What is a Wetland?

Idaho has many unique wetlands which are found scattered in different environments across the state.

Wetlands have a vital role in our environment. Wetlands are a natural filter system. Wetland plants remove toxins from water and sediment. Freshwater wetlands act as sponges and soak up excess water, reducing flood conditions. Wetlands reduce the erosion impact of storms. Wetlands also provide a habitat for numerous wildlife and plant species.

Wetlands in Idaho are under the jurisdiction of the U.S. Army Corps of Engineers and have a protected status. The Corps uses three characteristics to decide if an area is a wetland: vegetation indicators; soil indicators; and hydrology indicators.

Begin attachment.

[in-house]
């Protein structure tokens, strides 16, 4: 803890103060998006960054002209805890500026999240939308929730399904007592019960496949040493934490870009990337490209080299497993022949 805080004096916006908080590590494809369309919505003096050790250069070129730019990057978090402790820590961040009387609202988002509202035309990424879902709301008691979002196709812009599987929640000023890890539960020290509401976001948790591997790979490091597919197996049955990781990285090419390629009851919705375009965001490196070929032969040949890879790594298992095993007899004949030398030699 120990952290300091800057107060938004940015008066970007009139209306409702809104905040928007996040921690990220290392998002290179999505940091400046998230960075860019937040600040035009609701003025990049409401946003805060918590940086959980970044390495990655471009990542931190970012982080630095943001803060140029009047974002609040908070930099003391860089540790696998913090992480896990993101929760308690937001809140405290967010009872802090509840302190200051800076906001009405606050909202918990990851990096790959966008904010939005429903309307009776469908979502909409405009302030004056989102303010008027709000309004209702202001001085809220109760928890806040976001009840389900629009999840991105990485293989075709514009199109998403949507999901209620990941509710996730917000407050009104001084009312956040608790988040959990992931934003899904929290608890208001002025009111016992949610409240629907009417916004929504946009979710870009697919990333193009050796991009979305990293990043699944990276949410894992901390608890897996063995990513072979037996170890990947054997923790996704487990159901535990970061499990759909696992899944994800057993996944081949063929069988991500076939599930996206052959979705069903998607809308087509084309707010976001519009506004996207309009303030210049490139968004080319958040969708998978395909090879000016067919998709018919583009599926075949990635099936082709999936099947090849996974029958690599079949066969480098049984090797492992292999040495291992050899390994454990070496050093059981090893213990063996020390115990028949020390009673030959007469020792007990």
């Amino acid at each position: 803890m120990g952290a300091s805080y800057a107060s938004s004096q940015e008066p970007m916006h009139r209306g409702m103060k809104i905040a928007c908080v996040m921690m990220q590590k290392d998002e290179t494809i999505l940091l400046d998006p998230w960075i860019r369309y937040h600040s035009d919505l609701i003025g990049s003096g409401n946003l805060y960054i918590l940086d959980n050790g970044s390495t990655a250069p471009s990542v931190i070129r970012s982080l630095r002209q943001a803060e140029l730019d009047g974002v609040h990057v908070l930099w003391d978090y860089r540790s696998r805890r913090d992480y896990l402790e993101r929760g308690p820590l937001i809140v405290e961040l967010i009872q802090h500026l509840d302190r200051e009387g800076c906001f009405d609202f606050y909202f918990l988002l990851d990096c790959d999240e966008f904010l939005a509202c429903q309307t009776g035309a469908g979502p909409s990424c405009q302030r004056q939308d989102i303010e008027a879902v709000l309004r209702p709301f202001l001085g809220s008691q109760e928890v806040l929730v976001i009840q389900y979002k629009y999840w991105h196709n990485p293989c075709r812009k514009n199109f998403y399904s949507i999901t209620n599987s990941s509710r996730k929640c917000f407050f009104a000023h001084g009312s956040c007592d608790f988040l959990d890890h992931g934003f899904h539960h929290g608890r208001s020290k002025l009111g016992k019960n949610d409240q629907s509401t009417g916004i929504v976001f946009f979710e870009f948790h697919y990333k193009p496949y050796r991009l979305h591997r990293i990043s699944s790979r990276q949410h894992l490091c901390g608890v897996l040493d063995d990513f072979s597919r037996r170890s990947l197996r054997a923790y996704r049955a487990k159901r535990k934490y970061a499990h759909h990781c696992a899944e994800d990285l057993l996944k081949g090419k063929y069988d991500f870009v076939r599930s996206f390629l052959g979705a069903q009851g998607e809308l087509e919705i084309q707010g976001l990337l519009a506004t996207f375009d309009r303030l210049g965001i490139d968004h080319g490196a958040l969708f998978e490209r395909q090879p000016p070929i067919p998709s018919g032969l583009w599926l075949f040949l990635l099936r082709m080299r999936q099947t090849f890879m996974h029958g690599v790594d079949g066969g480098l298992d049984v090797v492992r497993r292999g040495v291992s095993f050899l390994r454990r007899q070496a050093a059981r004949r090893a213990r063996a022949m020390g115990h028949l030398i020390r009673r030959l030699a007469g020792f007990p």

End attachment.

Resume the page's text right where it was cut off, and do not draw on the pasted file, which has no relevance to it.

Visit the following web sites to learn more about wetlands:

dot2.jpg (399 bytes) EPA Wetlands Information: http://www.epa.gov/owow/wetlands/text.html

dot2.jpg (399 bytes) Links to Wetland Sites: http://www.usbr.gov/ecology/eri3a.html

dot2.jpg (399 bytes) National Wetlands Research Center: http://www.nwrc.gov/

dot2.jpg (399 bytes) U.S. Army Corps of Engineers Wetlands Research: http://www.wes.army.mil/el/wetlands/wetlands.html

dot2.jpg (399 bytes) Wetlands Restoration & Education: http://www.wetland.org/

reports_return.jpg (5011 bytes)

Text and photos courtesy U.S. Army Corps of Engineers
and the Digital Atlas of Idaho 2000.